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(cotton-wool) when laden with moisture, compress more easily
than synthetic fibers (acrylic, CoolMax®). Thus, cotton and wool
socks have a higher resistance to sweat transport of wicking. When
wet, acrylic fibers swell less than 5% while cotton swells 45% and
wool swells 35%. Swollen fibers that are compressed reduce air
spaces and thus reduce moisture transport. Thus, cotton socks
exhibit a 2.4 times higher resistance to moisture transport.
When combining hydrophobic qualities and mechanical fiber
qualities, the fibers that wick moisture best are, from best to
worst: CoolMax®, acrylic, polypropylene, wool, cotton.
In studies conducted on runners wearing synthetic fiber socks vs.
cotton socks, other significant differences surfaced regarding
preferability of fiber composition. Cotton fiber socks, when wet,
were observed to stretch and lose their shape inside the shoe.
This led to bunching and wrinkling of the socks compared to
acrylic fiber socks. After multiple wash-wear cycles, cotton fiber
socks were noted to become abrasive leading to potential
irritation on the skin surface of the athlete.
In some sport applications, the thermal-insulation quality of the
fiber composition becomes critical. New synthetic fibers composed
of a hollow core material known as Thermax¨ have been shown to
effectively insulate against heat loss. Natural wool fiber socks
are still preferable in the outdoor industry because of their
remarkable ability to maintain heat while wet. However, the
abrasive nature of 100% wool fiber socks has required the blending
of wool into other high-tech synthetic fiber materials.
SYNTHETIC YARNS :
Nylon - dreaming of silk
The catch phrase that appeared during the 1930s, "a fiber that is
made from coal, air, water, finer than a spider's thread, more
beautiful than silk, and stronger than steel" had an enormous
impact on people of that time.
Nylon was first used in socks in the 1950s. The reason why it was
said that "it was women and socks that became more powerful after
the war" was mainly because of the appearance of nylon during this
Nylon is an amazing fiber with around ten times more strength than
cotton, is light and beautiful, and rich in elasticity. However,
it has its shortcomings such as it has a low water absorption
rate, easily causes static electricity, and decreases in strength
if exposed to the sunlight for extended periods.
Often times it is woven into the sock in order to increase its
Stockings also used to be weak since silk was used in the past, so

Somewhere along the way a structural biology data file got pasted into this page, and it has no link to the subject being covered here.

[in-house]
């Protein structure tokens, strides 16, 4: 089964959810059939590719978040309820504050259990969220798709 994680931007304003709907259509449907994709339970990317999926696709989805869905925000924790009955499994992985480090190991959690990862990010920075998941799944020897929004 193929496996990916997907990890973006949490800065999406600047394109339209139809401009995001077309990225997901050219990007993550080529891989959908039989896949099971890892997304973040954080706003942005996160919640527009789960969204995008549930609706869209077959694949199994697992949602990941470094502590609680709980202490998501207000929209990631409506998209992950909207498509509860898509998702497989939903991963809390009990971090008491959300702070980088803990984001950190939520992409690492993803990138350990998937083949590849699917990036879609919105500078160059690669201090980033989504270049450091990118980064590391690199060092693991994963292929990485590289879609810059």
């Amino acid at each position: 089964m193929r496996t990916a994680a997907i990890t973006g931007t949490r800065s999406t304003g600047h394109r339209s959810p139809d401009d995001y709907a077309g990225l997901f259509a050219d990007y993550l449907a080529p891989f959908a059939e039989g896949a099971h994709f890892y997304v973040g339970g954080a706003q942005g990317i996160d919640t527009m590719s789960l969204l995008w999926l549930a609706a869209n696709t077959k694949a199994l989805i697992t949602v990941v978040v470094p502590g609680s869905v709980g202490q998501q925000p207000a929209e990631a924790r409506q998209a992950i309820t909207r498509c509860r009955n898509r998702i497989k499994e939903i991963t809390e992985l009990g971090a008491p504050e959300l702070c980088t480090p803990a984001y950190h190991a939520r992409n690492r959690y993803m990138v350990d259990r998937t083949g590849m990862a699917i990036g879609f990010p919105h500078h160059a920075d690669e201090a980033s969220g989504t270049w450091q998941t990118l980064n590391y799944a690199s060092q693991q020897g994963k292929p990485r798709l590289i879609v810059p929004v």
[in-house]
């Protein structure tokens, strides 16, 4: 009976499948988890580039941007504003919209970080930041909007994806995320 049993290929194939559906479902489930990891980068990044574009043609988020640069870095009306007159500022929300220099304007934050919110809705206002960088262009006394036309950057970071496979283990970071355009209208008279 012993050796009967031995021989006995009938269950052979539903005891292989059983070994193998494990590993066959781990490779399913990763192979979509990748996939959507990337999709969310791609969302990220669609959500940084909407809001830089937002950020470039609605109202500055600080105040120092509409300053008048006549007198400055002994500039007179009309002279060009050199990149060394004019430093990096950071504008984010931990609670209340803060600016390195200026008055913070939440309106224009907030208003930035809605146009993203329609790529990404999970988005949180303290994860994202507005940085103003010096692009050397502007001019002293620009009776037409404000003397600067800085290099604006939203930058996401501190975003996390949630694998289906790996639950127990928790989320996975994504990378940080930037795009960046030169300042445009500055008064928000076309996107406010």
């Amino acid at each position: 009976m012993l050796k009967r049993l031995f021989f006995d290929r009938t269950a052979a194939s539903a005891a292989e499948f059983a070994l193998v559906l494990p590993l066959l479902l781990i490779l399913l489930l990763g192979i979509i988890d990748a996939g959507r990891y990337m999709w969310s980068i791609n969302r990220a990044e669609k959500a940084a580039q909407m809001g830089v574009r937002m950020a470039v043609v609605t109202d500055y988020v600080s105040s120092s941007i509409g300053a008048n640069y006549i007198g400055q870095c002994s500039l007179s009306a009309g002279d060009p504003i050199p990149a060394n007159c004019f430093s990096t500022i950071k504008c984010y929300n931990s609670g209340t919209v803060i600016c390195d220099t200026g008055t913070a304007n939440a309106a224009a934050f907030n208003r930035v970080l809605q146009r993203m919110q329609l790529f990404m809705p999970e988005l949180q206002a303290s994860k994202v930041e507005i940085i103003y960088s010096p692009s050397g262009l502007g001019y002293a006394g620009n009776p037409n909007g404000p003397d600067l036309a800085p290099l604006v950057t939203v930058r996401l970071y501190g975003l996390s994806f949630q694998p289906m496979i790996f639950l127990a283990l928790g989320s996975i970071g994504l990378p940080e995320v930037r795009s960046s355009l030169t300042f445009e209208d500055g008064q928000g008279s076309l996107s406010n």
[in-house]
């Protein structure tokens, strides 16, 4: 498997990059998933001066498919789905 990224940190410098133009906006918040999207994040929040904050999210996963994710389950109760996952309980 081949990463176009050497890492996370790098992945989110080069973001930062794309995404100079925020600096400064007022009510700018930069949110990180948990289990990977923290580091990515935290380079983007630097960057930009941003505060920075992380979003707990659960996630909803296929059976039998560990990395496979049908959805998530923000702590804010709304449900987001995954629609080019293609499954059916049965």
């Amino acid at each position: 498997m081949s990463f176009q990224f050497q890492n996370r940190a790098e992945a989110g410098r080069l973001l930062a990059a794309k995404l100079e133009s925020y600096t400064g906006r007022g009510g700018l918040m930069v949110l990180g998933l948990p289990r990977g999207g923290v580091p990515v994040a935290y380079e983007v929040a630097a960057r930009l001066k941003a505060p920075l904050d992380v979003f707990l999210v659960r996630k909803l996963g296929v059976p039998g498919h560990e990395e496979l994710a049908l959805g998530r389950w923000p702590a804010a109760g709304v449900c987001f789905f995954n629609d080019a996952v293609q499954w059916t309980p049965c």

once the inexpensive and strong nylon came about, it became
popular among women.
Acrylic - the fiber that aimed to mimic the texture of wool
Acrylic was produced with the aim to mimic the texture of wool.
Though it falls behind nylon and polyester in strength, in
addition to its thickness and softness, it is often used in socks
for its dyeability.
Cotton and its high water absorption rate with acrylic and its
high emission rate is the most commonly used combination in socks
Polyester - an all purpose fiber reproduction of cotton
In the past, although ironing and sewing sock holes were chores
that had to be done without fail, it was the advancement of
polyester that relieved people from ironing and the arrival of
nylon from sewing sock holes.
Polyester is durable, thick, and wrinkle resistant. Also, since it
does not have a slippery feel to it, which is a common
characteristic found in synthetics, and has a nice texture, it has
been widely used in the apparel business.
Polyurethane - similar to rubber with a higher level of
Polyurethane is a ground breaking fabric that is extremely rich in
elasticity. If you pull, it stretches like rubber, and if you let
go, it immediately pulls back. Therefore, clothing that uses
polyurethane fits well on the body yet because it does not tighten
the body like rubber, there is no feeling of discomfort when worn.
It is widely used in stretch fabric, sportswear, and stockings.
Polyurethane was first used in 1970. The arrival of polyurethane
brought about a more fitted sock. Nowadays it is perhaps more
difficult to find socks without polyurethane. Socks are double
layered with the face yarn and under thread. Polyurethane is used
in the under thread, as a key hidden element. The recently well
talked about pressure socks is also one of many achievements of